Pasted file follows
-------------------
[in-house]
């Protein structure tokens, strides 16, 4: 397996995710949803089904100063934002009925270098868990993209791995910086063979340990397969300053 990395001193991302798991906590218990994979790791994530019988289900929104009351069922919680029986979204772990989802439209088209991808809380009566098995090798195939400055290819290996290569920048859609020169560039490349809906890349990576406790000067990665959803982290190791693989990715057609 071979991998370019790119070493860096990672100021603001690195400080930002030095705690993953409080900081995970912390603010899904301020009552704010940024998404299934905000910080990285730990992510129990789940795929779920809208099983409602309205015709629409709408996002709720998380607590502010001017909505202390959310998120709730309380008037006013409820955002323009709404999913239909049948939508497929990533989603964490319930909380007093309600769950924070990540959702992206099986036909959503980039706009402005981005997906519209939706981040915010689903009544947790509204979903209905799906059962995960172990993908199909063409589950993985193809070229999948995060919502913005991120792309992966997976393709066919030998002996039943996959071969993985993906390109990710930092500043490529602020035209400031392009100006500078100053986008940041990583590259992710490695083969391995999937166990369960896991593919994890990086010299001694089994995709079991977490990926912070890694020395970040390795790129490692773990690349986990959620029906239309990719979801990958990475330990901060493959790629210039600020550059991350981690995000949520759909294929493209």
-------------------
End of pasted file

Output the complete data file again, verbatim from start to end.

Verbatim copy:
[in-house]
């Protein structure tokens, strides 16, 4: 397996995710949803089904100063934002009925270098868990993209791995910086063979340990397969300053 990395001193991302798991906590218990994979790791994530019988289900929104009351069922919680029986979204772990989802439209088209991808809380009566098995090798195939400055290819290996290569920048859609020169560039490349809906890349990576406790000067990665959803982290190791693989990715057609 071979991998370019790119070493860096990672100021603001690195400080930002030095705690993953409080900081995970912390603010899904301020009552704010940024998404299934905000910080990285730990992510129990789940795929779920809208099983409602309205015709629409709408996002709720998380607590502010001017909505202390959310998120709730309380008037006013409820955002323009709404999913239909049948939508497929990533989603964490319930909380007093309600769950924070990540959702992206099986036909959503980039706009402005981005997906519209939706981040915010689903009544947790509204979903209905799906059962995960172990993908199909063409589950993985193809070229999948995060919502913005991120792309992966997976393709066919030998002996039943996959071969993985993906390109990710930092500043490529602020035209400031392009100006500078100053986008940041990583590259992710490695083969391995999937166990369960896991593919994890990086010299001694089994995709079991977490990926912070890694020395970040390795790129490692773990690349986990959620029906239309990719979801990958990475330990901060493959790629210039600020550059991350981690995000949520759909294929493209």